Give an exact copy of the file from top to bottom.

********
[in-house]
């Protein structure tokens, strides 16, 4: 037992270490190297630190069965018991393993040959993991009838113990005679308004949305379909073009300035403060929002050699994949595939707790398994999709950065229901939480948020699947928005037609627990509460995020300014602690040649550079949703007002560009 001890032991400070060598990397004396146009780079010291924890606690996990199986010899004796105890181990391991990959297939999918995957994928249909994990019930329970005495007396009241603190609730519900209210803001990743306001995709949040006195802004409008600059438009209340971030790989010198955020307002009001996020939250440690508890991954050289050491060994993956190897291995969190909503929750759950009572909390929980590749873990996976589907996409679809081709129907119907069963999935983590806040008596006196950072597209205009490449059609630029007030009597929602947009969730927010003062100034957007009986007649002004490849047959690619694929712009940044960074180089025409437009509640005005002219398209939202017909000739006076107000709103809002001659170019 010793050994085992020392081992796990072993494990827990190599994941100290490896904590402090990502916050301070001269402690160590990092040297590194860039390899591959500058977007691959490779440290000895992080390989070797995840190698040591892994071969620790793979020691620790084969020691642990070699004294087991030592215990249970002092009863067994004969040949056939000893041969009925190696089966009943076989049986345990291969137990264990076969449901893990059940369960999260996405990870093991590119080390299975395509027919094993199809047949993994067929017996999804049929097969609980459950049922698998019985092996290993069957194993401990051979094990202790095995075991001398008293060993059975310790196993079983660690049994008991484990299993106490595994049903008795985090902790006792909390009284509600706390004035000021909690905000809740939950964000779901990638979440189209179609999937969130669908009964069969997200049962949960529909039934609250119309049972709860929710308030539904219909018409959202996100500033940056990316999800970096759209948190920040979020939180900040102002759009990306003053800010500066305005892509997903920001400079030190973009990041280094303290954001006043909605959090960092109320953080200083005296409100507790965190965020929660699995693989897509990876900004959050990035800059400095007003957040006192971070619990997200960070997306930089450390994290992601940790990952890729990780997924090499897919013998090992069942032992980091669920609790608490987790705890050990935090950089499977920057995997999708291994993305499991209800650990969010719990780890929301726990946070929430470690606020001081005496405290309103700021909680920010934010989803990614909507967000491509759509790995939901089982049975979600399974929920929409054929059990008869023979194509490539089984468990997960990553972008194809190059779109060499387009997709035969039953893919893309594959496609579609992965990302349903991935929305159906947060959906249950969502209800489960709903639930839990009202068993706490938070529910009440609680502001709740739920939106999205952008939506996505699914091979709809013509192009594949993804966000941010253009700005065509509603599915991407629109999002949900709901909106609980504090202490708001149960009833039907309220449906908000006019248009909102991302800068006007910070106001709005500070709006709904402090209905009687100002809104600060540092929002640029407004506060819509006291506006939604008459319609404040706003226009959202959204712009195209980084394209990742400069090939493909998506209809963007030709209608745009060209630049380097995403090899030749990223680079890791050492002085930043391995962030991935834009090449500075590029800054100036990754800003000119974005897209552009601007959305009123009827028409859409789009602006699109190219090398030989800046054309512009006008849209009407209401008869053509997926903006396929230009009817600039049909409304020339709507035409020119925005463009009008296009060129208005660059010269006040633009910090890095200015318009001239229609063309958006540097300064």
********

[in-house]
């Protein structure tokens, strides 16, 4: 037992270490190297630190069965018991393993040959993991009838113990005679308004949305379909073009300035403060929002050699994949595939707790398994999709950065229901939480948020699947928005037609627990509460995020300014602690040649550079949703007002560009 001890032991400070060598990397004396146009780079010291924890606690996990199986010899004796105890181990391991990959297939999918995957994928249909994990019930329970005495007396009241603190609730519900209210803001990743306001995709949040006195802004409008600059438009209340971030790989010198955020307002009001996020939250440690508890991954050289050491060994993956190897291995969190909503929750759950009572909390929980590749873990996976589907996409679809081709129907119907069963999935983590806040008596006196950072597209205009490449059609630029007030009597929602947009969730927010003062100034957007009986007649002004490849047959690619694929712009940044960074180089025409437009509640005005002219398209939202017909000739006076107000709103809002001659170019 010793050994085992020392081992796990072993494990827990190599994941100290490896904590402090990502916050301070001269402690160590990092040297590194860039390899591959500058977007691959490779440290000895992080390989070797995840190698040591892994071969620790793979020691620790084969020691642990070699004294087991030592215990249970002092009863067994004969040949056939000893041969009925190696089966009943076989049986345990291969137990264990076969449901893990059940369960999260996405990870093991590119080390299975395509027919094993199809047949993994067929017996999804049929097969609980459950049922698998019985092996290993069957194993401990051979094990202790095995075991001398008293060993059975310790196993079983660690049994008991484990299993106490595994049903008795985090902790006792909390009284509600706390004035000021909690905000809740939950964000779901990638979440189209179609999937969130669908009964069969997200049962949960529909039934609250119309049972709860929710308030539904219909018409959202996100500033940056990316999800970096759209948190920040979020939180900040102002759009990306003053800010500066305005892509997903920001400079030190973009990041280094303290954001006043909605959090960092109320953080200083005296409100507790965190965020929660699995693989897509990876900004959050990035800059400095007003957040006192971070619990997200960070997306930089450390994290992601940790990952890729990780997924090499897919013998090992069942032992980091669920609790608490987790705890050990935090950089499977920057995997999708291994993305499991209800650990969010719990780890929301726990946070929430470690606020001081005496405290309103700021909680920010934010989803990614909507967000491509759509790995939901089982049975979600399974929920929409054929059990008869023979194509490539089984468990997960990553972008194809190059779109060499387009997709035969039953893919893309594959496609579609992965990302349903991935929305159906947060959906249950969502209800489960709903639930839990009202068993706490938070529910009440609680502001709740739920939106999205952008939506996505699914091979709809013509192009594949993804966000941010253009700005065509509603599915991407629109999002949900709901909106609980504090202490708001149960009833039907309220449906908000006019248009909102991302800068006007910070106001709005500070709006709904402090209905009687100002809104600060540092929002640029407004506060819509006291506006939604008459319609404040706003226009959202959204712009195209980084394209990742400069090939493909998506209809963007030709209608745009060209630049380097995403090899030749990223680079890791050492002085930043391995962030991935834009090449500075590029800054100036990754800003000119974005897209552009601007959305009123009827028409859409789009602006699109190219090398030989800046054309512009006008849209009407209401008869053509997926903006396929230009009817600039049909409304020339709507035409020119925005463009009008296009060129208005660059010269006040633009910090890095200015318009001239229609063309958006540097300064």